ARTHRITIS

Modified: February 3, 2020

Dear @[email protected],

Your doctor has discussed the following subject with you: arthritis. Here is some additional information. Let us know if you have any questions regarding this information.

Arthritis, or inflammation (pain with swelling) of the joints, is the most common complication of inflammatory bowel disease (IBD) that appears outside of the gastrointestinal tract. Although arthritis is typically associated with older age, in IBD, it often strikes younger patients as well. There are two types of arthritis commonly seen in IBD.

Peripheral arthritis usually affects the large joints of the arms and legs. If left untreated, the pain may last from a few days to several weeks. The level of joint inflammation generally mirrors the extent of inflammation in the intestine. Although no specific test can make an absolute diagnosis, various tests-including analysis of joint fluid, blood tests, and X-rays-may be used to rule out other causes of joint pain. In the general population, people with peripheral arthritis may use nonsteroidal anti-inflammatory drugs (NSAIDs), such as aspirin and ibuprofen, to reduce pain and swelling of the joints. However, these medications are not a good option for everyone with IBD because they can irritate the intestines and increase the inflammation. It is important to discuss the use of NSAIDs with your doctor. In addition to medication, doctors may recommend resting the affected joint, use of moist heat, or range of motion exercises, as demonstrated by a physical therapist.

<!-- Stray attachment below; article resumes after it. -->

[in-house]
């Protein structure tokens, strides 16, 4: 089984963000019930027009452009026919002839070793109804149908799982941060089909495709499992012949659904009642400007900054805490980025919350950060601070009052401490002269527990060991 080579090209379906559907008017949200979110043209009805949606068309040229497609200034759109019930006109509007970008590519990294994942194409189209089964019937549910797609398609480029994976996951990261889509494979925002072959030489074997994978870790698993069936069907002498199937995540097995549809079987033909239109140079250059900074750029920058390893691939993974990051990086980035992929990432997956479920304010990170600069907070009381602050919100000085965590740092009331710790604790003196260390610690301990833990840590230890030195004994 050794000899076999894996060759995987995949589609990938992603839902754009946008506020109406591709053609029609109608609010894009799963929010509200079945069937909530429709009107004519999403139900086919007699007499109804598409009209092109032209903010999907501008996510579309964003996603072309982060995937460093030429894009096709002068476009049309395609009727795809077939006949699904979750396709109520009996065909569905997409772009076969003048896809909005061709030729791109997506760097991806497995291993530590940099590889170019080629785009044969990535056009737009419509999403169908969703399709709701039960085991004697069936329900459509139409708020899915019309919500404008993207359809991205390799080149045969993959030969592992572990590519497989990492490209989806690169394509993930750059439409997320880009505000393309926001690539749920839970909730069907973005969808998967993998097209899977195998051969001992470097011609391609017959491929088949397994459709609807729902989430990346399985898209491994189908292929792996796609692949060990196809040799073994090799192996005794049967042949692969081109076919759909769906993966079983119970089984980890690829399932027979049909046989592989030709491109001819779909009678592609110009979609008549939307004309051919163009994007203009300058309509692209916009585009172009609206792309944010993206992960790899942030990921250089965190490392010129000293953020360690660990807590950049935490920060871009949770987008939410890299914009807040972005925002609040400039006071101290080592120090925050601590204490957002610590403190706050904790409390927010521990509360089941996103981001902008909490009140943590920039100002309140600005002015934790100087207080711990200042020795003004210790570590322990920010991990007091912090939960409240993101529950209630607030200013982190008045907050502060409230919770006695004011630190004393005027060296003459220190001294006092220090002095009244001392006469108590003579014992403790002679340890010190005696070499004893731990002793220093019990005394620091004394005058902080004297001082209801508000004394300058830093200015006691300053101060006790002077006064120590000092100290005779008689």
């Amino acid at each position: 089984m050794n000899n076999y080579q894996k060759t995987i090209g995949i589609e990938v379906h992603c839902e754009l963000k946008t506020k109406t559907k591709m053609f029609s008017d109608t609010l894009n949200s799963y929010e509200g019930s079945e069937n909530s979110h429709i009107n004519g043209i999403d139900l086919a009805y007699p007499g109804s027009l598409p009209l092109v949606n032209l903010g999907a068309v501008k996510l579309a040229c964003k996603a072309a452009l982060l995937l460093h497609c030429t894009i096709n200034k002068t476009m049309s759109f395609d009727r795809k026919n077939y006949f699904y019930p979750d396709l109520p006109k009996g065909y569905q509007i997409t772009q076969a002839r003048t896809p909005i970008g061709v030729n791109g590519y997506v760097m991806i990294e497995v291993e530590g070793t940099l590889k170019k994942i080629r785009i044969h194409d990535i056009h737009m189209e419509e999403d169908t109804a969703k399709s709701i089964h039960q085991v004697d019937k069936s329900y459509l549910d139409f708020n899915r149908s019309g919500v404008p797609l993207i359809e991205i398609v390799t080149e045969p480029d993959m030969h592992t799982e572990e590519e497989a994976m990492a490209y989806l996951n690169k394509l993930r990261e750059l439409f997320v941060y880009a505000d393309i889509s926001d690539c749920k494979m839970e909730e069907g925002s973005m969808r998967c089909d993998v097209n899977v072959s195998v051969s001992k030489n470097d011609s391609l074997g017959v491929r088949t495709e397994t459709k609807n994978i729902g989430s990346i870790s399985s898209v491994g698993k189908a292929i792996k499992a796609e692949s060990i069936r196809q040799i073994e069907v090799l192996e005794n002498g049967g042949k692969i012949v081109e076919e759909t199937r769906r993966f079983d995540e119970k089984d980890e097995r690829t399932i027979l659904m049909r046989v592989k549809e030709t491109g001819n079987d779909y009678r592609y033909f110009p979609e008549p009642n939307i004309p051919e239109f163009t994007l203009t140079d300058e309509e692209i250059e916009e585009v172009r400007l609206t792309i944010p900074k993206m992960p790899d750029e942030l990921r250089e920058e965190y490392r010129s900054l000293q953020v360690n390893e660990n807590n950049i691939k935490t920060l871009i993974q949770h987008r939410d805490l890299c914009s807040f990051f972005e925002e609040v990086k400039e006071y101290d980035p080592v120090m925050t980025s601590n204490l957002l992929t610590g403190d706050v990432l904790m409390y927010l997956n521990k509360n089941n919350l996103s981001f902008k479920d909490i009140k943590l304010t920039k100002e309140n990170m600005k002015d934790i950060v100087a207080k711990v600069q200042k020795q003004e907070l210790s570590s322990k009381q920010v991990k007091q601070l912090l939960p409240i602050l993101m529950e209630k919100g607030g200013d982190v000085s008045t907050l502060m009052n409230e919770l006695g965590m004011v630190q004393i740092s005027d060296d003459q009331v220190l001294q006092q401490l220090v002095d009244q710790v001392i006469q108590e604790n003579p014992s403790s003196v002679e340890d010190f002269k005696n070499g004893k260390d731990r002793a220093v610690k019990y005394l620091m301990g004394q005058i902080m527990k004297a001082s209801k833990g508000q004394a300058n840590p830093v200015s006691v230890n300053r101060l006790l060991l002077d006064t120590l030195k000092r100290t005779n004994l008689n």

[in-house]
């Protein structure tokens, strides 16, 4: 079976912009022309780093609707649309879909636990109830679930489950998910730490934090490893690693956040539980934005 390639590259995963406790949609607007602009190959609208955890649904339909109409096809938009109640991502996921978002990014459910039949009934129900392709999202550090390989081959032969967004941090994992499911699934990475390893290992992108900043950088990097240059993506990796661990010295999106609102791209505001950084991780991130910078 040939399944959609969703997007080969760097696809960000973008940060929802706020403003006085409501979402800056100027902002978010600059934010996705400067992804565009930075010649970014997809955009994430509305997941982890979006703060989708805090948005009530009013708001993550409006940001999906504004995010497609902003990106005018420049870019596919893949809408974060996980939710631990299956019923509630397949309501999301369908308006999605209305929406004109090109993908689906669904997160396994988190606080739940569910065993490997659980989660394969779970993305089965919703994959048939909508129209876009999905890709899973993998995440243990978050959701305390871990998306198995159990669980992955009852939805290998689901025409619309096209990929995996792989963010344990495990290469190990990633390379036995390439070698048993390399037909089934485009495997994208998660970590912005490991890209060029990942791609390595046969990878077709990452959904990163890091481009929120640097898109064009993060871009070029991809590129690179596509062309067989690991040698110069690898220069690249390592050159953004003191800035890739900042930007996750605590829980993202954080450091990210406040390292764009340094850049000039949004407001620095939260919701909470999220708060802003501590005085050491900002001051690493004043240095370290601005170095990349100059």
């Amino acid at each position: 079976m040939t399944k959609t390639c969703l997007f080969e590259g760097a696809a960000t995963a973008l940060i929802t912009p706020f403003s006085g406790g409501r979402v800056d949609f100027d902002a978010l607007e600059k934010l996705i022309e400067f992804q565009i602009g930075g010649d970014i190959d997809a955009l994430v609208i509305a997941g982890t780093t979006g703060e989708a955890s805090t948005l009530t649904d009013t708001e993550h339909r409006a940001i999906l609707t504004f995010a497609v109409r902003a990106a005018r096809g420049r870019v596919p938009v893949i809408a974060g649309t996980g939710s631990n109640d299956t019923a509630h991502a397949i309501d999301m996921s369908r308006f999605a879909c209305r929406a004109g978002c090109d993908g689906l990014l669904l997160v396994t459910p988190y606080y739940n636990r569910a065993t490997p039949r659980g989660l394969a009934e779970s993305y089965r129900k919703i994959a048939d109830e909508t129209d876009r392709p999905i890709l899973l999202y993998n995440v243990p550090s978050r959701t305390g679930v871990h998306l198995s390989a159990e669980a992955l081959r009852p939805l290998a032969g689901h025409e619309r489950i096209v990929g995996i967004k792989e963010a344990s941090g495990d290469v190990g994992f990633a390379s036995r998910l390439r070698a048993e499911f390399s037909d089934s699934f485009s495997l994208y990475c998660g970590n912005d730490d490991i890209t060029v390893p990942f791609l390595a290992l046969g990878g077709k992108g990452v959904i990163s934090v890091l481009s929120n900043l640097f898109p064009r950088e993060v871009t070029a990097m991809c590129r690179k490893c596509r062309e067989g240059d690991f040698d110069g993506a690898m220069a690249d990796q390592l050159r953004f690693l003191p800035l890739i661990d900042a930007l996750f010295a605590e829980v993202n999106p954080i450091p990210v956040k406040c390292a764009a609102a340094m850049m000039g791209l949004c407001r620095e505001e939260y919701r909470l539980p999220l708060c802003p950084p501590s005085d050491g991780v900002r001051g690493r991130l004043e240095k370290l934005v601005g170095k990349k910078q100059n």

Axial Arthritis is also known as spondylitis or spondyloarthropathy. Axial arthritis produces pain and stiffness in the lower spine and at the bottom of the back (sacroiliac joints). These symptoms may come on months or even years before the symptoms of IBD appear. This form of arthritis may cause permanent damage if the bones of the vertebral column fuse together-thereby creating decreased range of motion in the back. Therapy often includes the use of biologic therapies. Non-medical therapies are geared toward improving range-of-motion in the back. Stretching exercises are recommended, as is the application of moist heat to the back.

For further information, please check out https://www.crohnscolitisfoundation.org/what-is-ibd/extraintestinal-complications-ibd or follow this link:

PDF https://www.crohnscolitisfoundation.org/sites/default/files/2020-03/arthritiscomplications.pdf